INDUSTRIAL RELATIONS ACTS, 1946 TO 2004
SECTION 20(1), INDUSTRIAL RELATIONS ACT, 1969
NAVAN BUILDING SERVICES
- AND -
(REPRESENTED BY SERVICES INDUSTRIAL PROFESSIONAL TECHNICAL UNION)
Chairman: Mr Duffy
Employer Member: Mr Doherty
Worker Member: Mr Nash
2. The case before the Court concerns a dispute between the Union and the employer in relation to an alleged unfair dismissal. The Union (on behalf of the worker) is claiming that the worker was dismissed following a refusal to operate a lorry which he felt was unsafe.
The Company is claiming that the worker had received several verbal and two written warnings about inappropriate conduct and eventually left of his own accord.
On the 22nd June, 2004, the Worker referred the issue to the Labour Court, in accordance with Section 20(1) of the Industrial Relations Act, 1969.
A Labour Court hearing took place on the 19th May, 2005. The Worker agreed to be bound by the Court's Recommendation.
3. 1. The worker in question received no written terms and conditions of employment, nor was there a grievance/disciplinary procedure in the Company.
2. It was never conveyed to the worker that his employment was subject to a probationary period.
3. The worker was not afforded the opportunity to refute the allegations made against him prior to dismissal.
4. 1. The worker had received several verbal and two written warnings in relation to his conduct in the workplace. Clients had also written to the company conveying their dissatisfaction with his conduct on site. He subsequently left his employment following a refusal to follow instructions given to him by his employer.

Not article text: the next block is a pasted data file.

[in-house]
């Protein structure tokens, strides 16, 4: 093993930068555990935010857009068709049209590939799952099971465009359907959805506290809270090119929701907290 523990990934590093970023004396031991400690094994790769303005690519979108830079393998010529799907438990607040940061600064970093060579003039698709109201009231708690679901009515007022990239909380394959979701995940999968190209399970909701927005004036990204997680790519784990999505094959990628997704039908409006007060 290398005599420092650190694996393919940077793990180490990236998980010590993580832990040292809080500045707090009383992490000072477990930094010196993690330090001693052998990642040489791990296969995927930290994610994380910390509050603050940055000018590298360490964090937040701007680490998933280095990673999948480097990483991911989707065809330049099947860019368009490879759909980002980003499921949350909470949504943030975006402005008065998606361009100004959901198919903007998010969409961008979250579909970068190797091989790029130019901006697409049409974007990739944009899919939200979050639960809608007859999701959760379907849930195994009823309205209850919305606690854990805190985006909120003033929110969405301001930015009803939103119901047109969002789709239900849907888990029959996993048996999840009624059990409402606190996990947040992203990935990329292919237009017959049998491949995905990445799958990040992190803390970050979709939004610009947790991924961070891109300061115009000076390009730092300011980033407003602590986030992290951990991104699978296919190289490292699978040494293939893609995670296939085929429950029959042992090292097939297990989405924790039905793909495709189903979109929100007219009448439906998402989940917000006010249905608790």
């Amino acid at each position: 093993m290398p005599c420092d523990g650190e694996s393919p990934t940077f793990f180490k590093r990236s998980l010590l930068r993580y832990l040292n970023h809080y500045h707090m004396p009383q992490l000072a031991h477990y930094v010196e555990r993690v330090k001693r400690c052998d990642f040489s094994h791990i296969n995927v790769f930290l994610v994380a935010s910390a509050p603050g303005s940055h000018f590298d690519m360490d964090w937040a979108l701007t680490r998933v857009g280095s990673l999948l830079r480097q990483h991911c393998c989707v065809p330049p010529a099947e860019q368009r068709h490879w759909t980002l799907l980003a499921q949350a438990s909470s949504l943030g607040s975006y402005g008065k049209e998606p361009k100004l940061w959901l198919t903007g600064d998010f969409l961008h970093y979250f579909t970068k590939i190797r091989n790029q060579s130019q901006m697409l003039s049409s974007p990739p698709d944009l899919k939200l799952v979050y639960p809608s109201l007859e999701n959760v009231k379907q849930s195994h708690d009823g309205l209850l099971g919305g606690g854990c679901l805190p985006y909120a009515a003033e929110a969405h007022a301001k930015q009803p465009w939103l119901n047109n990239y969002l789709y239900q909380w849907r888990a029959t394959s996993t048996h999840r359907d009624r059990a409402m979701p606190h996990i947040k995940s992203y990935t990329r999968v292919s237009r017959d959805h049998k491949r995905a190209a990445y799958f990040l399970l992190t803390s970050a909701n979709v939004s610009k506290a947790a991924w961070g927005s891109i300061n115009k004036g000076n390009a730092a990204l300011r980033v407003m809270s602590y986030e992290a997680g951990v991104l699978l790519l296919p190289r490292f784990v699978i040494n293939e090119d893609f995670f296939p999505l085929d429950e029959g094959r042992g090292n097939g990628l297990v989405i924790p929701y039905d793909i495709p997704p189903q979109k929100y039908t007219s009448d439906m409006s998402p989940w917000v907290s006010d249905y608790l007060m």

2. The worker was constantly reminded that he was on a trial period in the workplace.
3. The worker accepted the verbal warnings in relation to the fact that his conduct and bad language were unacceptable.
The Court is satisfied that the dismissal in this case was procedurally unfair in that the claimant was not afforded any adequate opportunity to present a defence before the decision to dismiss him was taken.
However, it is clear on the evidence presented that the claimant had given unsatisfactory service in a number of respects, details of which were provided to the Court. In these circumstances he must be held to have contributed to the circumstances leading to the dismissal and any compensation must reflect this degree of contribution.
In the circumstances the Court recommends that the claimant be paid compensation in an amount equal to two weeks wages, in addition to what he already received.
Signed on behalf of the Labour Court
27th May, 2005______________________
Enquiries concerning this Recommendation should be addressed to Andrew Heavey, Court Secretary.